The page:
Don't we all love the smell of homemade dinner rolls?
Or the smell of any bread baking? It just draws us to the kitchen, and it's one of my favorite memories — coming home to Mom baking up something delicious for us. I love to do the same for my family now.
I'm glad I know how, because it seems like I never have hamburger buns when I want to make a quick meal of burgers for dinner, which everyone here loves. It's also not easy finding buns without trans fats, chemical preservatives, or high fructose corn syrup, so I started just making my own homemade buns, and it's really not too tricky and no big deal, believe it or not! It just takes a little bit of thinking ahead.
The below recipe is adapted from my bread machine manual and my Mom's recipe, which is pictured below. I found this in her recipes after she passed. 🙁 Everyone loved her homemade dinner rolls, and she took countless pans of them to sick or sad friends around town.
Note: if you'd like to make a little better-for-you version of homemade dinner rolls (or buns or whatever), or if you want to make 6 loaves at once, go to this recipe for homemade “soaked” bread that I make in my Bosch or see the variations of that recipe here for making buns, etc.
Bread dough for homemade buns, cinnamon rolls, homemade dinner rolls, etc.
- 1 1/2 cups warm water (make sure it's plenty warm, but not so hot it will kill the yeast), filtered water is best
- 3 teaspoons rapid rise yeast or 2 teaspoons active dry yeast
- 2-3 Tablespoons raw honey (local is best)
- 2 2/3 cups organic unbleached flour (or white einkorn flour or white spelt flour)
- 2 cups organic whole wheat flour (or whole spelt flour or whole einkorn flour) – adjust amounts of white vs. whole wheat flour to your taste. I sometimes will grind my own flour in this grain mill so it's more fresh and has more nutrients. (Read more about grinding grains here.)
- 1 1/2 teaspoons sea salt
- 2 Tablespoons soft pastured butter or palm shortening (it's non-hydrogenated)
- If you're just making a loaf of bread or some rolls to go with dinner, try adding 1 teaspoon of Italian seasoning for extra flavor.
Use the basic dough setting if you have a bread maker and put the ingredients in, in that order. If you don't have a bread maker, use your kitchen mixer like I do nowadays (it's totally hands-free!), or just mix these ingredients up by hand.
This makes about 20-30 rolls, about golf-ball size, which fit well into an 11×14 pan. They rise to much bigger though, obviously.
From a note on my Mom's recipe: “After mixing, let dough set in the fridge for a while (hour?). Shape and roll in flour, and set into buttered pan. Dough will keep about one week in the fridge if necessary.”
Now you have many options for what you can do with this dough:
- Loaf of bread: instead of using the basic dough setting mentioned above, you could use a regular setting and just let it bake in your bread maker. OR shape your dough into a loaf-size and put the dough into a greased bread pan, let rise, and bake at 350* until golden brown. If you use pans like mine, you can make nice toaster-sized loaves.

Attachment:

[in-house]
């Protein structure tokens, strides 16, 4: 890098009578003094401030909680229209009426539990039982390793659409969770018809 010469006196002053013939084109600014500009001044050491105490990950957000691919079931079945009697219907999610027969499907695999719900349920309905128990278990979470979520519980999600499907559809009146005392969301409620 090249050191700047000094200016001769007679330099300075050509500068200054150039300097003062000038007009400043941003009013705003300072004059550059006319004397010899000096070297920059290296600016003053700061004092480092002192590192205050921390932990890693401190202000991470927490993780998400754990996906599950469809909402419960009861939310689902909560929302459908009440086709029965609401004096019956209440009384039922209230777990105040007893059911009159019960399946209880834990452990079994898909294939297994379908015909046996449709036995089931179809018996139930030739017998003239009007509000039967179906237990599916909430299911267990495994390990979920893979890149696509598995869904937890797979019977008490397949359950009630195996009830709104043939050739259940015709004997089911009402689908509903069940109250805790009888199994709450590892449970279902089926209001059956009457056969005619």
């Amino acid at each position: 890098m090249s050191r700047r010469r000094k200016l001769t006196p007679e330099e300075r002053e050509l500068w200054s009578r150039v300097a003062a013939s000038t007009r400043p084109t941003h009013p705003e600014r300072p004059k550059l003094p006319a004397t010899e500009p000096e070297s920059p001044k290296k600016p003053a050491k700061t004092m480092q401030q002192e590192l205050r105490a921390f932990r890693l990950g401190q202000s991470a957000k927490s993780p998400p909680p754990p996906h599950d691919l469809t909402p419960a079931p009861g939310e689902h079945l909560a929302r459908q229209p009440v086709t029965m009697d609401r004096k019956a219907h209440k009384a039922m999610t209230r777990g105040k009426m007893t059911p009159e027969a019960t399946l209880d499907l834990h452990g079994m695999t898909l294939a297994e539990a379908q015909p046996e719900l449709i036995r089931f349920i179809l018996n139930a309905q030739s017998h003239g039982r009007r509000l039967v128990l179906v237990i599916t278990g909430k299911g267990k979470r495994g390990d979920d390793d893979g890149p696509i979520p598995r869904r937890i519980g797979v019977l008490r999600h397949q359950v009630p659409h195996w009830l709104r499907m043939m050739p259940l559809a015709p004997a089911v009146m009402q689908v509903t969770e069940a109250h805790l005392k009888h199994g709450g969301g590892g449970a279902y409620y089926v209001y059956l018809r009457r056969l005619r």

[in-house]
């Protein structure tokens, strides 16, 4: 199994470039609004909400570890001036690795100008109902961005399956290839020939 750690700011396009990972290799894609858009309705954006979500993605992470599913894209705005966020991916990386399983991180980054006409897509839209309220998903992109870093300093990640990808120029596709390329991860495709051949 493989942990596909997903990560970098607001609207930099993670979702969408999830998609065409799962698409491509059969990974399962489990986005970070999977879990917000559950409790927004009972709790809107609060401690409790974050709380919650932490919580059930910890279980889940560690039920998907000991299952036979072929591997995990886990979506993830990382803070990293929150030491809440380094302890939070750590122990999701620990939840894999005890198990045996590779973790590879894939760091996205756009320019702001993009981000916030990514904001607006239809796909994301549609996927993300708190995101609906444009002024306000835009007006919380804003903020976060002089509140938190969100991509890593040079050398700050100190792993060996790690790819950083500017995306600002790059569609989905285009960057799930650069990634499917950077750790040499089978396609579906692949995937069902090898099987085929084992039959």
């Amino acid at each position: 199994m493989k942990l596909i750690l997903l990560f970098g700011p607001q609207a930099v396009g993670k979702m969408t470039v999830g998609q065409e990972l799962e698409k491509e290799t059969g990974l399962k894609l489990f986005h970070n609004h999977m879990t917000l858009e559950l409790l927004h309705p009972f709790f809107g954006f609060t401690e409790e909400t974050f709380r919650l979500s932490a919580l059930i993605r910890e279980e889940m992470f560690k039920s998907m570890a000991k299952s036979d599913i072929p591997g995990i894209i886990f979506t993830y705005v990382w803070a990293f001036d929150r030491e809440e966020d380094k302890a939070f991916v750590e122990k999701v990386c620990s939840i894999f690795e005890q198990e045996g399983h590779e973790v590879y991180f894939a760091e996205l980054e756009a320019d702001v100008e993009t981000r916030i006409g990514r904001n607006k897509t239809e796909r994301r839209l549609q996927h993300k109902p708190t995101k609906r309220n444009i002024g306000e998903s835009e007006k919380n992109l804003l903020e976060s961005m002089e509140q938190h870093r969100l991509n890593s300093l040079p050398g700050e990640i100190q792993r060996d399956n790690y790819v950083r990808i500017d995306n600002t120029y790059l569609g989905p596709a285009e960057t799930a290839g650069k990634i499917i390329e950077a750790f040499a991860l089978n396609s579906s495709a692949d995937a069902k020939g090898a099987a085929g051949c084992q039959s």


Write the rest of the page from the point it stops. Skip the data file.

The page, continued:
- Cinnamon rolls: when the dough beeps done, or when it is well-kneaded, roll it out onto a lightly floured countertop. Spread/sprinkle over the top: 1 stick of melted butter, maple syrup or palm/coconut sugar and plenty of cinnamon (I just use enough of each to sprinkle over all the dough, which I spread out to about 18″ around). Start at one edge and carefully roll it up. Slice into about 3/4″ sections and place them into a buttered baking dish. Let rise 2-3 hours, more or less depending on your yeast and room temp. Bake 15-20 minutes or until golden in 375* oven. If you want them to be extra dreamy you can put more melted butter, sugar, cinnamon, and crispy nuts in the bottom of the pan before you put the rolls in, let them rise and bake. When they're done, invert them onto a platter. YUM.
- For an even easier way to make cinnamon rolls (no rolling the dough out): prepare the pan as described above (butter, sugar or maple syrup, cinnamon and pecans if you want them into the bottom of a baking dish), fill a small bowl 2/3 full with cinnamon and sugar…not sure how much, I just guessed – I like it very cinnamony. Grab pieces of your dough out of the breadmaker (or the Bosch) – between a golf ball and a tennis ball size. Shape the dough into a ball, and then work it around in the cinnamon & sugar mixture, flip it, stretch it in, just get as much as you can all over the dough. Tuck the dough back into a ball shape and place the folded pieces down into the prepared pan. Let rise and bake the same as above. Much easier, and just as yummy. This is how my Mom usually made hers.
- Homemade dinner rolls: Grab small handfuls of dough (I usually make them between golf ball and tennis ball size), roll it in your hands, roll it in a little flour, and place on a buttered cookie sheet or baking pan a couple inches apart. Let rise, then bake in 400* oven 15 minutes or until golden, but start watching them a little earlier since oven temps vary. I run a stick of butter over the top when they come out and also serve with even more butter (again, organic, pastured butter from grass fed cows — if possible), so all the nutrients in your meal can be better absorbed.
- Homemade buns: Hotdog, hamburger, whatever – just follow directions in #3 above, and shape your dough however you want to, remembering that it will rise some. This recipe makes 8 big hamburger buns. I make them sort of tall so you can slice them in half once they rise. When they're a good height and have risen to about the size you want them to be when you eat them, bake at 400* until golden (about 15 minutes, but remember oven temps vary).
More you might like:
- You could also try this homemade breadstick recipe